As recently as a week ago, Trader Joe’s wouldn’t confirm that they were coming to Denver. Was it a no, or just a no comment? Why now have they come out? We suspect they were tired of being dragged thru the muck of the Fuqua/Walmart
story, and by announcing, they separated and removed themselves from the discussion and speculation.
Trader Joe’s had filed plans with the city for design approval. Trader Joe’s has confirmed that they will use their one liquor license for the 8th and Colorado location and not boulder. The liquor portion will be separate, as they cannot have it as part of the main store unless there is a pharmacy as well.
From the ashes of a planned Residence Inn to the fury of one of Denver’s most coveted commercial districts.
“Trader Joe’s officials liked the site because Colorado Boulevard is one of the hottest retail districts in metro Denver, and the site puts the grocer in close proximity to the neighborhoods of Congress Park, Hilltop, Cherry Creek and Mayfair.” wrote Dennis Huspeni, who quoted Jimmy Balafas, principal of Kentro Group of Denver, said of the East Eighth Avenue and Colorado Boulevard corner.
The site was a long-time home to a Denver institution: Annie’s cafe, a video rental store, liquor store, printer, and two apartment buildings. During the boom euphoria of the middle of the last decade, the site was combined and re-zoned for a 160 room Residence Inn by Marriott; the neighborhood was in favor, plans were drawn, but the big money guys from the downtown Ritz debacle couldn’t get the project to the finish line after they had already torn down the existing buildings and sent the existing businesses on their merry way.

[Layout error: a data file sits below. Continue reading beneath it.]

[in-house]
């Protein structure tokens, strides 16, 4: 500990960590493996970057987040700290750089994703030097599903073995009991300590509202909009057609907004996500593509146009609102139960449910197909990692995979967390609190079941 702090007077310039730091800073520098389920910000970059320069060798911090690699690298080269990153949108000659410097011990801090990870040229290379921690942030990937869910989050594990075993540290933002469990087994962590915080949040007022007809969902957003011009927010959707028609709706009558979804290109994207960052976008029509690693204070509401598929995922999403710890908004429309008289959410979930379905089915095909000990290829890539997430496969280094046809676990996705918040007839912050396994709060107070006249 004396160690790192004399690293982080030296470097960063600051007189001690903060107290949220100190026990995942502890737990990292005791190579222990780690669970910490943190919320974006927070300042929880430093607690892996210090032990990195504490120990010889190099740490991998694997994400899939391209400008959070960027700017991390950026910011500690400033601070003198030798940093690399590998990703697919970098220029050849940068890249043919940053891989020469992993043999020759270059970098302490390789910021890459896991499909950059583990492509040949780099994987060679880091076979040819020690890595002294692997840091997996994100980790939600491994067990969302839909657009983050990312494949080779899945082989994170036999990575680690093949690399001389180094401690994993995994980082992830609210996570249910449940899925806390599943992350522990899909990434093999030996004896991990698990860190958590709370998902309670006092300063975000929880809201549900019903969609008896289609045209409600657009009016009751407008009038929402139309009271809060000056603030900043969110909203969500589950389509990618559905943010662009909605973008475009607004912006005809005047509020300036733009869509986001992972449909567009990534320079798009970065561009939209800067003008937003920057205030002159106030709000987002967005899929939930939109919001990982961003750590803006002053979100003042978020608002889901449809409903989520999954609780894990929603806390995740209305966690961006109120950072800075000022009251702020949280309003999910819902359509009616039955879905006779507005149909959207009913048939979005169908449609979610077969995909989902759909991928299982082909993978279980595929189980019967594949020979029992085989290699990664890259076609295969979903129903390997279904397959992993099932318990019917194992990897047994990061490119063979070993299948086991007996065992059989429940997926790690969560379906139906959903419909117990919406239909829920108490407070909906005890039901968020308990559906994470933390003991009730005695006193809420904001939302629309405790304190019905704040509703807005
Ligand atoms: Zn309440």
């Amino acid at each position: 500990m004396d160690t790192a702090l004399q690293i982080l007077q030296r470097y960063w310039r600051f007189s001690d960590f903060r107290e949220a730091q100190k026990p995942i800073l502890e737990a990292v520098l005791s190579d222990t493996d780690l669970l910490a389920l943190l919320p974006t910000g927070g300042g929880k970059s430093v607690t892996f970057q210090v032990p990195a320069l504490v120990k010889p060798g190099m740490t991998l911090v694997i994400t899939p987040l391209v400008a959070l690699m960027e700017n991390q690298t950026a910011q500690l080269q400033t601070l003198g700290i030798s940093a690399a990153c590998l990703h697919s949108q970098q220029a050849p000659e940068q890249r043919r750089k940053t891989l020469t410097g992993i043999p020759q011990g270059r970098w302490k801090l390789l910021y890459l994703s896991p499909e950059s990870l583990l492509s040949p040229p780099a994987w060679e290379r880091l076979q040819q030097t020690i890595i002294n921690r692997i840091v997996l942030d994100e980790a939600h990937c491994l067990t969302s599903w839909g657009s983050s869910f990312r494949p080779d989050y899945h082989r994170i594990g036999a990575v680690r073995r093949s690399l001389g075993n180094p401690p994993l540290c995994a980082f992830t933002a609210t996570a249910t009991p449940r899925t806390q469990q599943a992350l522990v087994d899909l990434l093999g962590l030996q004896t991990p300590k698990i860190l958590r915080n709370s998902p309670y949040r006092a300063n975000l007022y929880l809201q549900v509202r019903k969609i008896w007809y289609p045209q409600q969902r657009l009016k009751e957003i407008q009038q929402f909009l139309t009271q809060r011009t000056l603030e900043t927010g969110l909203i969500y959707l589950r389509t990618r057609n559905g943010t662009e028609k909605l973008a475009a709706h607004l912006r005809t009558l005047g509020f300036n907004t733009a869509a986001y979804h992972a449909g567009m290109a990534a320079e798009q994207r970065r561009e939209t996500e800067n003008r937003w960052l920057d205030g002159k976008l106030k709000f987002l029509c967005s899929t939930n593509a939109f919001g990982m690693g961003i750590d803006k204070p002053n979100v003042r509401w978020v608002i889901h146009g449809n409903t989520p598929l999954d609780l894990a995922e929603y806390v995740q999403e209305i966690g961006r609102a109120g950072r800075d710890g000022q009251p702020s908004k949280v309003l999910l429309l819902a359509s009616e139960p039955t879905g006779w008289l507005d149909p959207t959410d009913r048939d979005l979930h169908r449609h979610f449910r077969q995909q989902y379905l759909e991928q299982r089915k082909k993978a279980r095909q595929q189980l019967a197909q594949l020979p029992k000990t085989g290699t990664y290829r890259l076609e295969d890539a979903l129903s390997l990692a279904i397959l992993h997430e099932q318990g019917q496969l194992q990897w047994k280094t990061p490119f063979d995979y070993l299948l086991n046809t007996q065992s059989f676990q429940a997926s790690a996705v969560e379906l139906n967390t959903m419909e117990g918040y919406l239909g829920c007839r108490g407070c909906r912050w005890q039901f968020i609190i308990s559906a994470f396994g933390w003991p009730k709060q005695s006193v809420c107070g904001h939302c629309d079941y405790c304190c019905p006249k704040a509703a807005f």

While the economy and local real estate tanked, what was once a neighborhood jewel, sat vacant and became part of the area’s growing urban blight. Annie’s cafe moved to new digs on Colfax and didn’t miss a beat. While the corner sat vacant longer than many would like, an old real estate adage held true… location, location, location.
Trader Joe’s, long desired by the populace in Denver, saw the value in the vacant parcel and quietly made their move. The re-zoning of the site in May was practically an administrative decision. The white knight of Trader Joe’s is so highly regarded, no one would stand in its way, not to mention, no one asked for public funding or tax credits…. They were bold! They knew! If they build it, the faithful masses will come, and come they will!
While TJ’s preferred to maintain under-the-radar during this process, they couldn’t help but go public as the 9th & Colorado Fuqua Development group was using the luster of a potential Trader Joe’s to mitigate the Walmart stigma… Trader Joe’s clearly has had enough of that, and separated themselves from the fray by going public, leaving Fuqua and Walmart to fight their battle without the gleam of a Trader Joe’s as bait.